It’s a record-setting fine: the European Commission has officially ruled that Google must pay a fine of €4.34 billion for breaking antitrust laws, specifically related to the implementation of its services within the Android ecosystem. The three key areas within which the EC has found wrongdoings pertain to bundling of its search engine and Chrome apps into the operating system; blocking phone makers from creating devices that run forked versions of Android (claiming, without proof, that these versions would offer more security risks), and “made payments to certain large manufacturers and mobile network operators” to exclusively bundle the Google Search app on handsets.
Google now has 90 days to comply with the EC’s decision (notwithstanding payment of the fine), which Google, obviously, has already announced will appeal the decision. In a statement to The Verge, a Google representative said that “Android has created more choice for everyone, not less. A vibrant ecosystem, rapid innovation, and lower prices are classic hallmarks of robust competition,” and that Google “(…) will appeal the Commission’s decision.” The idea here seems to be to stop Google from forcing manufacturers to bundle their app and search software stacks – many times in a seemingly unremovable way. You can check the press release in the source link, but some of the more interesting snippets have been collated after the break.
Pre-installation can create a status quo bias. Users who find search and browser apps pre-installed on their devices are likely to stick to these apps. For example, the Commission has found evidence that the Google Search app is consistently used more on Android devices, where it is pre-installed, than on Windows Mobile devices, where users must download it. This also shows that users do not download competing apps in numbers that can offset the significant commercial advantage derived through pre-installation.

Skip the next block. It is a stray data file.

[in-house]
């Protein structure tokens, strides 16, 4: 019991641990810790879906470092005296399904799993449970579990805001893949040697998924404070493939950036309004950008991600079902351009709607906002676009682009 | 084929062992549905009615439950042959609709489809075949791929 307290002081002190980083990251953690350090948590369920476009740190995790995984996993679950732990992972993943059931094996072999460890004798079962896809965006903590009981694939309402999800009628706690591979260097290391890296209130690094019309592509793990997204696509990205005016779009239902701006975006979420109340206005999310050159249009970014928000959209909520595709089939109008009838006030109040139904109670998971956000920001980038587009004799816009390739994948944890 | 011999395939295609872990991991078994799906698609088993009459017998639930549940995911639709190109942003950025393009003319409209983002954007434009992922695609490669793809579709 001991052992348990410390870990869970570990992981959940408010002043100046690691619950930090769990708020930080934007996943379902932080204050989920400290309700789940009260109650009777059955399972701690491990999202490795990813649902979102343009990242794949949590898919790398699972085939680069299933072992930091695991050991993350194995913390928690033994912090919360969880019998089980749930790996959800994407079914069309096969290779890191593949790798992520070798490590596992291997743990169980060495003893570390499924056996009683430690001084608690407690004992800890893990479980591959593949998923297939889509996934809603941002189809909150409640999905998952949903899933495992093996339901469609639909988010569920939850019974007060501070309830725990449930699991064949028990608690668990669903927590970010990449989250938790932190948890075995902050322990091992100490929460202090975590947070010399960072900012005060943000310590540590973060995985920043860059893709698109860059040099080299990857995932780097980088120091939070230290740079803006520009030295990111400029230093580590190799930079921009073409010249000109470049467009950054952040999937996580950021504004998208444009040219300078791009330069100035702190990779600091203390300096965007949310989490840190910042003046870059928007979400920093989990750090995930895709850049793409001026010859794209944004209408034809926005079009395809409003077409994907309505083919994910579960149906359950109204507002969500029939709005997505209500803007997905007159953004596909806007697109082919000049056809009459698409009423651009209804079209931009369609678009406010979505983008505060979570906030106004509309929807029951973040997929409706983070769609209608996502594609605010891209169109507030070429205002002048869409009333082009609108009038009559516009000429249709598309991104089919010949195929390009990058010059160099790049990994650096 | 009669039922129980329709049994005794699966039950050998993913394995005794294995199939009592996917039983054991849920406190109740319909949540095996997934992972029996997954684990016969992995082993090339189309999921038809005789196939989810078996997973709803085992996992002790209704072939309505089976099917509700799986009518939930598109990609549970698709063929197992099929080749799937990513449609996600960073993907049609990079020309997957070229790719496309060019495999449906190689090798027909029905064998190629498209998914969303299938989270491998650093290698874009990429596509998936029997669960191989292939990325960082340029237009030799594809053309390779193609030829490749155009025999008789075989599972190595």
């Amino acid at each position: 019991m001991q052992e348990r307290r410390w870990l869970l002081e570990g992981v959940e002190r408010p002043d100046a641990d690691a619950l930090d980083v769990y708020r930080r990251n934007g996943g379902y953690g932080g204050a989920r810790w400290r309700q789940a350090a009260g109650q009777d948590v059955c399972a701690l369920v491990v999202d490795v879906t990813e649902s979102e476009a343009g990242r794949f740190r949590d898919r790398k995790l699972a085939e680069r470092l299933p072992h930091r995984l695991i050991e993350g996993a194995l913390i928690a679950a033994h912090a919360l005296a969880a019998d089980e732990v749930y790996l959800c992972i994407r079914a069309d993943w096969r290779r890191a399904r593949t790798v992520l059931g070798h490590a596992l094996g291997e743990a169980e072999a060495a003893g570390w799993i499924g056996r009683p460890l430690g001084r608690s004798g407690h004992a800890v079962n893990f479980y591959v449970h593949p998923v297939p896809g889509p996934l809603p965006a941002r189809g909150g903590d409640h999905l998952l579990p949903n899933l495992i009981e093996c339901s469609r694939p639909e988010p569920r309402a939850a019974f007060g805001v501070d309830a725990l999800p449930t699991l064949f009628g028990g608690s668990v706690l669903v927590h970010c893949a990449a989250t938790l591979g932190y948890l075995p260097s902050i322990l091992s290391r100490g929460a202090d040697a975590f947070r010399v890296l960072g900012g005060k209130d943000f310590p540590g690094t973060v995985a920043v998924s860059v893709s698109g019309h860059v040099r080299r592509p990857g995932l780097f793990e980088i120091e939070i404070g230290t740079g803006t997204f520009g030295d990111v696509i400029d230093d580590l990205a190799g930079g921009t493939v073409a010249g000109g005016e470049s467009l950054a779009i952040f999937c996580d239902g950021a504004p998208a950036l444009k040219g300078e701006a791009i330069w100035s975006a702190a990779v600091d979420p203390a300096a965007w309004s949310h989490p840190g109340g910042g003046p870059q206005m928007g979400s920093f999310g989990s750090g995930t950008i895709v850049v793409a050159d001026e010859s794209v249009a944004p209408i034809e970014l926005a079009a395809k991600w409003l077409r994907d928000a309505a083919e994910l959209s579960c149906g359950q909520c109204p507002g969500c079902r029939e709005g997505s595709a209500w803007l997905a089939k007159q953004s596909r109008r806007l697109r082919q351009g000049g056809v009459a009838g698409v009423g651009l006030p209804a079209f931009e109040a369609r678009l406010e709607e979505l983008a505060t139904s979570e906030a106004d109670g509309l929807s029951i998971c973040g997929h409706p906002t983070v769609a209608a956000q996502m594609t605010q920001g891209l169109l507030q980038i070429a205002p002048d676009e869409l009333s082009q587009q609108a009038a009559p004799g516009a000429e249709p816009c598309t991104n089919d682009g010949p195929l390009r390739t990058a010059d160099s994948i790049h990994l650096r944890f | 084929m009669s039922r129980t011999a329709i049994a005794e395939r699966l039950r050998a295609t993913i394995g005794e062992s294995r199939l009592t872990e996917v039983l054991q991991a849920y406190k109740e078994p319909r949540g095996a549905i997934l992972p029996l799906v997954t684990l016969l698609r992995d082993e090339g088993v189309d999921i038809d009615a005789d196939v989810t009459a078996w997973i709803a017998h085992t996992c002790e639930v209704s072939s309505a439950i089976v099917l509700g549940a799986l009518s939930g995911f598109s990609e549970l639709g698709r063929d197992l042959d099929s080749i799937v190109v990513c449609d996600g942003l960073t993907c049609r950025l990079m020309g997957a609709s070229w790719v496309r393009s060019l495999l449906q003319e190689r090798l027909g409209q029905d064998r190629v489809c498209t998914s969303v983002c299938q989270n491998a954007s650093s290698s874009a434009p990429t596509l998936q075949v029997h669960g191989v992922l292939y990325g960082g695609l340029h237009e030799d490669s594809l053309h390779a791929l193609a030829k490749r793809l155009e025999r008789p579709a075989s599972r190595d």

The Commission also assessed in detail Google’s arguments that the tying of the Google Search app and Chrome browser were necessary, in particular to allow Google to monetise its investment in Android, and concluded that these arguments were not well founded. Google achieves billions of dollars in annual revenues with the Google Play Store alone, it collects a lot of data that is valuable to Google’s search and advertising business from Android devices, and it would still have benefited from a significant stream of revenue from search advertising without the restrictions.
Google granted significant financial incentives to some of the largest device manufacturers as well as mobile network operators on condition that they exclusively pre-installed Google Search across their entire portfolio of Android devices. This harmed competition by significantly reducing their incentives to pre-install competing search apps.
The effects of Google’s illegal practices
The Commission decision concludes that these three types of abuse form part of an overall strategy by Google to cement its dominance in general internet search, at a time when the importance of mobile internet was growing significantly.
First, Google’s practices have denied rival search engines the possibility to compete on the merits. The tying practices ensured the pre-installation of Google’s search engine and browser on practically all Google Android devices and the exclusivity payments strongly reduced the incentive to pre-install competing search engines. Google also obstructed the development of Android forks, which could have provided a platform for rival search engines to gain traffic. Google’s strategy has also prevented rival search engines from collecting more data from smart mobile devices, including search and mobile location data, which helped Google to cement its dominance as a search engine.
Furthermore, Google’s practices also harmed competition and further innovation in the wider mobile space, beyond just internet search. That’s because they prevented other mobile browsers from competing effectively with the pre-installed Google Chrome browser. Finally, Google obstructed the development of Android forks, which could have provided a platform also for other app developers to thrive.
Consequences of the decision
The Commission’s fine of €4 342 865 000 takes account of the duration and gravity of the infringement.